Presentation Planning— The Rules And Guidelines Of How To Prepare And Deliver A Winning PowerPoint Presentation

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Presentation Planning— The Rules And Guidelines Of How To Prepare And Deliver A Winning PowerPoint Presentation

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  • Making a presentation puts you on public display— an audience not only listens to your ideas, it also responds
    to the way you use your voice and your body. Making a winning presentation is part of everyday life
    in the world of design. Facing clients and explaining design concepts can
    be a make or break situation. In a perfect world, if a presentation is planned and well delivered, then it's
    win—win; however disasters do occur and a designer needs to be prepared for the worst— this is
    when you need to exercise your charm and professionalism.
  • Great presentations include three components: style, substance and impact.
    Style— A great presentation must be masterfully constructed. The best orators are masters of both the written and spoken word, and use
    words to create texts that are beautiful to hear, read and see.
    Substance— A speech may be charismatically presented, and yet lack any true substance at all. Avoid
    this! Great presentations centre on a theme and appeal to and inspire the audience.
    Impact— Great oratory seeks to persuade the audience of some fact or idea. The very best speeches
    change minds and seem as revelatory today as when they were first given.
  • Style— A great presentation must be masterfully constructed. The best orators are masters of both the written and spoken word, and use
    words to create texts that are beautiful to hear, read and see.
  • Begin with a Bang!
  • Kick off with a quote. Begin the presentation by seizing everyone’s attention with the grabber. Wake them up. Shake them up. Involve
    them— create an opening that makes the audience put away their hand—held devices and focus on what you’re saying.
    Greet the audience and tell them who you are, also tell them what you are going to talk about. At the end reiterate and tell them 'what' you
    have told them. First impressions influence audience's attitudes therefore dress appropriately for the occasion.
  • Substance— A speech may be charismatically presented, and yet lack any true substance at all. Avoid
    this! Great presentations centre on a theme and appeal to and inspire the audience.
  • Impact— Great oratory seeks to persuade the audience of some fact or idea. The very best speeches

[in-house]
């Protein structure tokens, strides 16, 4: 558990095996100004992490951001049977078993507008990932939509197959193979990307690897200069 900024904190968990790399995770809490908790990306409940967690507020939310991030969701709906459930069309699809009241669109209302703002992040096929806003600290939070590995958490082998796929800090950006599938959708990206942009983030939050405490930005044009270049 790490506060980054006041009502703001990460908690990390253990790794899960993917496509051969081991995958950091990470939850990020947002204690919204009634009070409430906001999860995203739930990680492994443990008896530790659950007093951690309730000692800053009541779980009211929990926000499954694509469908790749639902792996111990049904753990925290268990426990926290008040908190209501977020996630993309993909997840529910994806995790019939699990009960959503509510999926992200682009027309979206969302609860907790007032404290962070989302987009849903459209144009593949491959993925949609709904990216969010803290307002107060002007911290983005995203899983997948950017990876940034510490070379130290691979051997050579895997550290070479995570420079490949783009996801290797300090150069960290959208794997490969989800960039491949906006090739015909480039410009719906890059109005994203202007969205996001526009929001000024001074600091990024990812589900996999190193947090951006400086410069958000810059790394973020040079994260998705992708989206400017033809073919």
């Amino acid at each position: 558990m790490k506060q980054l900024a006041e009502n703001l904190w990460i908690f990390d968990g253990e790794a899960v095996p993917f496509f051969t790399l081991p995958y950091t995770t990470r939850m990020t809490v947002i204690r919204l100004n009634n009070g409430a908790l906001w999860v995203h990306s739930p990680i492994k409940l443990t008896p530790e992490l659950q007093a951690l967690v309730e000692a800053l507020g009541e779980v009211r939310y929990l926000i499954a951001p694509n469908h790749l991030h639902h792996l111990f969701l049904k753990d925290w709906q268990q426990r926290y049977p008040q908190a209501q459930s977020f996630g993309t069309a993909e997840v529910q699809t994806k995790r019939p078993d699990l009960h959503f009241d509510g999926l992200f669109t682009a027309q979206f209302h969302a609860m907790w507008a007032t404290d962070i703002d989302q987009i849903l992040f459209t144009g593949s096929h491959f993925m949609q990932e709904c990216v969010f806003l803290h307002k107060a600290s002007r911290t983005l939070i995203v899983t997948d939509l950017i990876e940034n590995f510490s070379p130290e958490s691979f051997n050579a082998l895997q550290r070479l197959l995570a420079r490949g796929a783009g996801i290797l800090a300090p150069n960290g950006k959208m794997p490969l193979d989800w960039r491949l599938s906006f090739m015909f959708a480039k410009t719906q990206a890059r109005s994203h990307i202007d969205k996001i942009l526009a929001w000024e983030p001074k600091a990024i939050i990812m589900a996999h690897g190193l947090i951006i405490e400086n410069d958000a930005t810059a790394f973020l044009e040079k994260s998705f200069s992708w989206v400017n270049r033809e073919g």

change minds and seem as revelatory today as when they were first given.
  • Your voice. How you say something is just as important as what you say. Speak clearly: don't shout or whisper, don't
    rush, or talk deliberately slowly...be natural, and when elaborating on a point indicate clearly to the area of
    the screen you are talking about. Also, pause deliberately at key points, this has the effect of
    emphasising the importance of a particular point you are making.
    Can I speak without notes? One way to measure to determinehow prepared you are is whether you need any notes. A true professional
    taps into the spirit in the room and adapts the message to the specific needs of the audience, you can’t do this if you are bound by notes.
    Rehearse, never read from a script,or from the screen, you should know most of what you want to say— if you don't, then you should not be
    making the presentation!
  • Body language Adopt the ready position and also keep an eye on the audience's body language. Know when to stop and
    also when to cut out/cut short a piece of the material. Your body movements express your attitudes
    and thought. Use your hands to emphasise points but don't indulge in too much hand waving. Don't
    face the display screen behind you and talk to it! Other annoying habits include: standing in a position
    where you obscure the screen. In fact, positively check for anyone in the audience who might not be able
    to see clearly and try to accommodate them. Most importantly, look at the audience as much as possible, but
    don't fix on an individual as this can be intimidating. Pitch your speech towards the back of the audience,
    especially in larger rooms.
  • Simplify information. Use simple graphs or charts when communicating data, statistics or findings etc. When too much
    information is presented, very little will be remembered. Always use data labels, presented horizontallyso that they can be read easily.
    When using a table apply the 6*6 rule…6 words or numbers to a line, 6 lines to a table.
  • Death by logo It is commonly believed that a logo should be prominently displayed on every single slide, however people
    aren't stupid, and if a logo is placed on the first and last slide it will be obvious it is from either your company or the one you represent.
  • Death by timing. Keep to the time allowed. If you can, keep it short. It's better to under—run than over—run and
    generally, allow 2 minutes for each slide you use andstick to the plan for the presentation, don't be
    tempted to digress, you will eat up time and could end up in a dead—end with no escape!
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